What Matters in 2017

Huge's strategists, technologists, UX designers, and creatives weigh in on what brands really need to know to win the year.

Technology has never played a bigger part in our lives. It’s what connects us to one another. But as the recent presidential election made clear, it can also divide us. Fake news delivered by Facebook (and with the help of Vladimir Putin) helped put Donald Trump in the Oval Office. While we’ve all been trying to manage our personal gadget addictions, 2016 threw into focus brands’ responsibility to protect users (and their data) from reality-altering meddling, data theft, and the spreading of untruths. On the flip side, there’s more opportunity than ever to give users what they want: personalized experiences that add efficiency, convenience, and even fun to the everyday.

Michael Koziol, President (Atlanta)

Brands Will Pay Attention to Users in Flyover States

As the dust of the epic 2016 U.S. presidential election settles, America has a lot to reconcile. We have a fractured country with binary views of the present and future. For designers, creators, and technologists to be successful, it is key that they know the user. I predict we’ll see a mass amount of ethnographic research aimed at the so-called flyover states, Rust Belt, solid South, and other regions to get to know and understand the motivations of these fellow citizens. Only then can a designer or developer say that a product is universally user-centric.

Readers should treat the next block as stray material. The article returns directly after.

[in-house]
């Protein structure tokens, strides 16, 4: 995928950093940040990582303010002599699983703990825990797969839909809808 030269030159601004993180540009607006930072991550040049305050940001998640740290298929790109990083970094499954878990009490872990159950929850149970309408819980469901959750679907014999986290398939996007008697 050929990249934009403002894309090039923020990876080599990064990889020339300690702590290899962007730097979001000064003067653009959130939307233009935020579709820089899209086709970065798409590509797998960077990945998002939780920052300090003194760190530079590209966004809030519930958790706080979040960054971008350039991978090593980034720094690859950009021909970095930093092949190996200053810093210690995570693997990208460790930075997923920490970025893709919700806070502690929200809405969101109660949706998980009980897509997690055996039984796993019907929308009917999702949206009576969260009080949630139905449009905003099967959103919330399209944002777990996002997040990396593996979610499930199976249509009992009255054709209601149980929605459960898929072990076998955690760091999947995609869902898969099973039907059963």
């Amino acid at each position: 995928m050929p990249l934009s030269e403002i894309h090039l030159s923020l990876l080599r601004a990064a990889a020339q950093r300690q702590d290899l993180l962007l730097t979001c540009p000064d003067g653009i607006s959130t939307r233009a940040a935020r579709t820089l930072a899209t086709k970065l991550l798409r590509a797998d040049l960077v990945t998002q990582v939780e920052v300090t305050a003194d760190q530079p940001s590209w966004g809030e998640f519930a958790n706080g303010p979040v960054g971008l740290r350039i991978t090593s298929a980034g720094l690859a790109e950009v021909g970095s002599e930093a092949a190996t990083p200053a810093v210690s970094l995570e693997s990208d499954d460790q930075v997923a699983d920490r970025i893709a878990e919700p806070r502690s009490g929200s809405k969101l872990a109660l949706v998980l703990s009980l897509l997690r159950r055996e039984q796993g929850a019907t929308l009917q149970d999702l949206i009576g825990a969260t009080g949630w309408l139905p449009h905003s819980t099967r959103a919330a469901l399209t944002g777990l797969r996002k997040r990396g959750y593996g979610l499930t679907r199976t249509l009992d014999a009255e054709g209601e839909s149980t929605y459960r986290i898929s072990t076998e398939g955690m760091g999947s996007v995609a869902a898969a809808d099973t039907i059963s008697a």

Adam Lauria, SEO Analyst

SEO Will Be Used to Demote Fake News

At the end of 2016, it became clear that disinformation spread by unscrupulous Macedonian kids had influenced the American electorate and played a role in the election results. Facebook and Google promised to prevent fake-news sites from using their advertising networks, but the challenge now is for Google to demote fake news in its index. Google needs "search engine ethicists" to assess links for truth. What this means for SEO analysts is an even greater emphasis on content that’s factual, current, and useful for consumers. They have to start thinking about the ethical implications of manipulating the prosthetic brain most humans now share.

Thomas Prommer, Group VP, Technology

AR Will Become the New Google Hangout